MANATEE COUNTY, Fla — Florida's Amendment 3 promises to create an open primary so independent voters aren't shut out of those elections.
However, opponents of the measure suggest it could have dire consequences for minority representation.
“What it actually does is get rid of primaries generally as a whole. In what I have seen turns it into sort of a two-tier general election process,” said attorney Richard Green, who is also part of the Manasota Black Chamber of Commerce.
There are only two states with this system: California and Washington. Under this setup, candidates of all parties run in the primary, then the top two would go head-to-head in the general election. That means you could end up with two candidates of the same party. It could also mean majority-minority districts lose representation for their community.
"It will flood the market with a number of candidates, thus watering down or diluting the minority voice...As many as a dozen current candidates and minority districts would probably not have a chance at re-election or representing their communities,” Green said. “So, the major issue is that you're putting a number of people or opportunity for number of candidates in these areas, taking away from the ability of the minority population to have a say."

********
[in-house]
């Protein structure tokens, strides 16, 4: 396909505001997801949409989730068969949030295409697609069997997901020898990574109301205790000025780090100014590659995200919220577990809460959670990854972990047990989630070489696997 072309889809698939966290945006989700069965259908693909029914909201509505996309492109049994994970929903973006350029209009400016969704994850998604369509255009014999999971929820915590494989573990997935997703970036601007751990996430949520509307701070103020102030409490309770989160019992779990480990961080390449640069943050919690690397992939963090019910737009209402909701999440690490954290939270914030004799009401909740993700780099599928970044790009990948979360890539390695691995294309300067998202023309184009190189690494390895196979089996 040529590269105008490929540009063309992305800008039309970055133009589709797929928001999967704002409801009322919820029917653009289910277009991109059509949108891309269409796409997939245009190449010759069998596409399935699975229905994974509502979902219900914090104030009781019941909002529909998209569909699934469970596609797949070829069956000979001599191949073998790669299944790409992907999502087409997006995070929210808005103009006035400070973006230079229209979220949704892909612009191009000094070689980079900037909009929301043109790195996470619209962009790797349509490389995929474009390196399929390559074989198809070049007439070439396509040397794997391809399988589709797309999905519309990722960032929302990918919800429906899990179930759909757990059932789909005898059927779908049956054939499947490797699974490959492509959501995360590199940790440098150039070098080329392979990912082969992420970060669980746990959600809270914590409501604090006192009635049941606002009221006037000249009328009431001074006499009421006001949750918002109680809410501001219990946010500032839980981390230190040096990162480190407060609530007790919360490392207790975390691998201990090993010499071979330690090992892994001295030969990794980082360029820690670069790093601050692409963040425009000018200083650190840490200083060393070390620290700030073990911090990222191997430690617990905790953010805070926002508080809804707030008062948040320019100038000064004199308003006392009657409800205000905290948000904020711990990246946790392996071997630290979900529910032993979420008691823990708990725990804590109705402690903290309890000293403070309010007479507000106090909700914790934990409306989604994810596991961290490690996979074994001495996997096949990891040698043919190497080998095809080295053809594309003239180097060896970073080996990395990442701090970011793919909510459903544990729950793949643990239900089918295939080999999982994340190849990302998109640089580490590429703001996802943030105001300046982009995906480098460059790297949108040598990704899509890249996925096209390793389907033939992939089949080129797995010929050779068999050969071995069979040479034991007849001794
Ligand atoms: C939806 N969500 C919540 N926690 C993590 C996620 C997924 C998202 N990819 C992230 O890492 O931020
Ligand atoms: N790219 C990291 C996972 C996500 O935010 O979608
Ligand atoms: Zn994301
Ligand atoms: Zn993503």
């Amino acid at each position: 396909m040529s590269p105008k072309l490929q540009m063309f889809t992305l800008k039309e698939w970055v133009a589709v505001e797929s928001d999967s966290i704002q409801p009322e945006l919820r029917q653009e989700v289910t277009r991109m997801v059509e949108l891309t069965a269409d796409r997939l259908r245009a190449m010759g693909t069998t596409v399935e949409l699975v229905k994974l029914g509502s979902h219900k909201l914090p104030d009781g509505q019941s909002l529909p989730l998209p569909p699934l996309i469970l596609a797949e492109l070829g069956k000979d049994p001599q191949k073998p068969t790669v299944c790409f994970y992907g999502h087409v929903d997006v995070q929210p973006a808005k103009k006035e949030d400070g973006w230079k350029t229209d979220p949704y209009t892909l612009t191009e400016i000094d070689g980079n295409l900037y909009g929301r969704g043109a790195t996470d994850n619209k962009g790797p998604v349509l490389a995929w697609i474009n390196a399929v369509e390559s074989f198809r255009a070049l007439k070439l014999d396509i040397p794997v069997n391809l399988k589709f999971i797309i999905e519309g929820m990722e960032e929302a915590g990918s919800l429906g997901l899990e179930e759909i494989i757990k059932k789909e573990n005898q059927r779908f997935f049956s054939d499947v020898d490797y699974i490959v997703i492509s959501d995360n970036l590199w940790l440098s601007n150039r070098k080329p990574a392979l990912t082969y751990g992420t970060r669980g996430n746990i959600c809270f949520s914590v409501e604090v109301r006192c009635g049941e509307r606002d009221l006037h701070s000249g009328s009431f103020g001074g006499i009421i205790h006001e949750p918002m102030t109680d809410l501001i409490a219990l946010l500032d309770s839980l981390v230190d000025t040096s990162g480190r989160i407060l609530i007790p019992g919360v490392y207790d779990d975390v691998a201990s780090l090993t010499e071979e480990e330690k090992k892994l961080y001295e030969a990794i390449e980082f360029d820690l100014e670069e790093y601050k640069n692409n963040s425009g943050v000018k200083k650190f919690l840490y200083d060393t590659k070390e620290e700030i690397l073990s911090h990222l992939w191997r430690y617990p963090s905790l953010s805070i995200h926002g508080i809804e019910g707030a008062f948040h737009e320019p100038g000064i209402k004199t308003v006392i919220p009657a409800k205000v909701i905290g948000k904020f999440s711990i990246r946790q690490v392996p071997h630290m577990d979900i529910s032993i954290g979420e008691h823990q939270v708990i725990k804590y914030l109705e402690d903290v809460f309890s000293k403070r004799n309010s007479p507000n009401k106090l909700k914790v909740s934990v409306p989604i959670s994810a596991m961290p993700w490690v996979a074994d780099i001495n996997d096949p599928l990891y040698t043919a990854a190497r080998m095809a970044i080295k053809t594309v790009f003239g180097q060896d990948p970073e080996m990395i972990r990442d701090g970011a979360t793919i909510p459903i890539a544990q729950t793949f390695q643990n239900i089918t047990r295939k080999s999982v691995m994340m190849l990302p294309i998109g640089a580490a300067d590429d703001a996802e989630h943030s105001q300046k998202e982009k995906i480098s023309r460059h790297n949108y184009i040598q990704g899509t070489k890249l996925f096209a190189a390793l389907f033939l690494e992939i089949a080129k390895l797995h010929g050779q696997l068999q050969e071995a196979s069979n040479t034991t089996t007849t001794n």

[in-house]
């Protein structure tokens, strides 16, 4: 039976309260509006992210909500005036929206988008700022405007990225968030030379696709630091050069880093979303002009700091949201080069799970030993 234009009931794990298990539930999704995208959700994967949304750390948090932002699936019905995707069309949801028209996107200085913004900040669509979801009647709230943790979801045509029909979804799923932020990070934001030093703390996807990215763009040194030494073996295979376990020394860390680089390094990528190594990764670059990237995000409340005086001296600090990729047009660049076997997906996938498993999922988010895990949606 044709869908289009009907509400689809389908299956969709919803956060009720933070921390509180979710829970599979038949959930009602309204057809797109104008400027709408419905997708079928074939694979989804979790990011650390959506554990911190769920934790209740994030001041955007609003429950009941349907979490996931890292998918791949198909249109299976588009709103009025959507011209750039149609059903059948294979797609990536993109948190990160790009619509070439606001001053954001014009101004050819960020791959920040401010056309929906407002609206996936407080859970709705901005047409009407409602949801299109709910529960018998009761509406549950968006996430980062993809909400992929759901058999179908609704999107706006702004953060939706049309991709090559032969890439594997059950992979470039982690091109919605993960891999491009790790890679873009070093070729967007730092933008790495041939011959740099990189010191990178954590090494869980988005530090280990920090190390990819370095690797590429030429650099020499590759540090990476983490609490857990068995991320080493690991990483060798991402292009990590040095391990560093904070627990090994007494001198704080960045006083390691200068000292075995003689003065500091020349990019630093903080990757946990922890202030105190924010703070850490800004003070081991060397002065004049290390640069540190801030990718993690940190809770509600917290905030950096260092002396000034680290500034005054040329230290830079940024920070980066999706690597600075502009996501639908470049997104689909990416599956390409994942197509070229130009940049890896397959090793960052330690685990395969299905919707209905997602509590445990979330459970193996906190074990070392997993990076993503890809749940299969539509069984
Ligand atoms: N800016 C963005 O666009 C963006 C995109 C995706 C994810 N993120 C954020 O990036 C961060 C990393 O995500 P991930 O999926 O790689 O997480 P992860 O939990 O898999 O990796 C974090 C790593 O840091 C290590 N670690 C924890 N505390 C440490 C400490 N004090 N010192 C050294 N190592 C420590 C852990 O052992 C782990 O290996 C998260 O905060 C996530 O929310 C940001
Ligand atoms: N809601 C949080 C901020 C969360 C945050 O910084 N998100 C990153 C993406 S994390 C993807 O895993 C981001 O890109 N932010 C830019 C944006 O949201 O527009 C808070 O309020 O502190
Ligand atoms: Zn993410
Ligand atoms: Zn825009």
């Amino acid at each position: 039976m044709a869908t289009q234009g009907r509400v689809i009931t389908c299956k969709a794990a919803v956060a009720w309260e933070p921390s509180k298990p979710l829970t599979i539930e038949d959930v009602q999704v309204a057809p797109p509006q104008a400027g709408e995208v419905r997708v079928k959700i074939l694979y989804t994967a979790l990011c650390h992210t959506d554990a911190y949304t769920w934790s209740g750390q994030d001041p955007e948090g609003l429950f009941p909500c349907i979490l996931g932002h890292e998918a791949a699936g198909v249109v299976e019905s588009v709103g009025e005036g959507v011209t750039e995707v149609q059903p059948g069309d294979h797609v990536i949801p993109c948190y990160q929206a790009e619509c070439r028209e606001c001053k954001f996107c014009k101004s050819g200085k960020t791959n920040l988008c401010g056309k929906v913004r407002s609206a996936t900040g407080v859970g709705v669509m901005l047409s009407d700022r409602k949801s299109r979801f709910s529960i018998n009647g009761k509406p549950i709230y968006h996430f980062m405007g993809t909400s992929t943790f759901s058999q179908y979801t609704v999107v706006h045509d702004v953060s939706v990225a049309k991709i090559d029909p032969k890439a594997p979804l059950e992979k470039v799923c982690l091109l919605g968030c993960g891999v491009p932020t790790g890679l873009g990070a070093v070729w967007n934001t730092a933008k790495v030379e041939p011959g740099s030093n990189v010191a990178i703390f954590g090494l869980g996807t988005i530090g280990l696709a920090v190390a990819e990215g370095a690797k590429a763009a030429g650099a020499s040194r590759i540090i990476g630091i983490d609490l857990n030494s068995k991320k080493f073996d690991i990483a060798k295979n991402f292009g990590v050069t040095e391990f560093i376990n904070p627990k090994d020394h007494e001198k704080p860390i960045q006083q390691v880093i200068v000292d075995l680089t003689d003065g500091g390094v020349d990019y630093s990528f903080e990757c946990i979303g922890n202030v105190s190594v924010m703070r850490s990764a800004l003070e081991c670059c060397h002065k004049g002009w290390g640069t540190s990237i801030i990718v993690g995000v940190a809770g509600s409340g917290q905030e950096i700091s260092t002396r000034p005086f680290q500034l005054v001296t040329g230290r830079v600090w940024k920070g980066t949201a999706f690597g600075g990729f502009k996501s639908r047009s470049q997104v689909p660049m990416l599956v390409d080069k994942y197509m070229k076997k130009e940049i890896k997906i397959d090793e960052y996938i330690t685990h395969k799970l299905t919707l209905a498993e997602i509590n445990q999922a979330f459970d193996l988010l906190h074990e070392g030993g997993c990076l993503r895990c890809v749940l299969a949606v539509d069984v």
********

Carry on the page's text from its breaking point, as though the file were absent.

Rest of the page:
Take Senate District 19: That's represented by state Sen. Darryl Rouson. One study by MCI maps estimates Amendment 3 could end 30 years of African American representation in this district.
However, backers of the bill argue the opposite.
"It was referenced that this is harmful to minority representation. That's not the case. The experience in California has been an increase in minority representation,” said Glenn Burhans, the chair of All Voters Vote, to the Tiger Bay Club in October.
Either way, both sides agree this all highlights one key point
"This shows the importance of registering to vote...if you want to participate, especially in a minority community where issues are close to home...get registered,” Green said.
Both the Florida Democratic and Republican parties are against the amendment.
The Florida Legislative Black Caucus says it violates the 1965 Voting Rights Act, which gives minority districts the right to pick candidates to reflect their communities.
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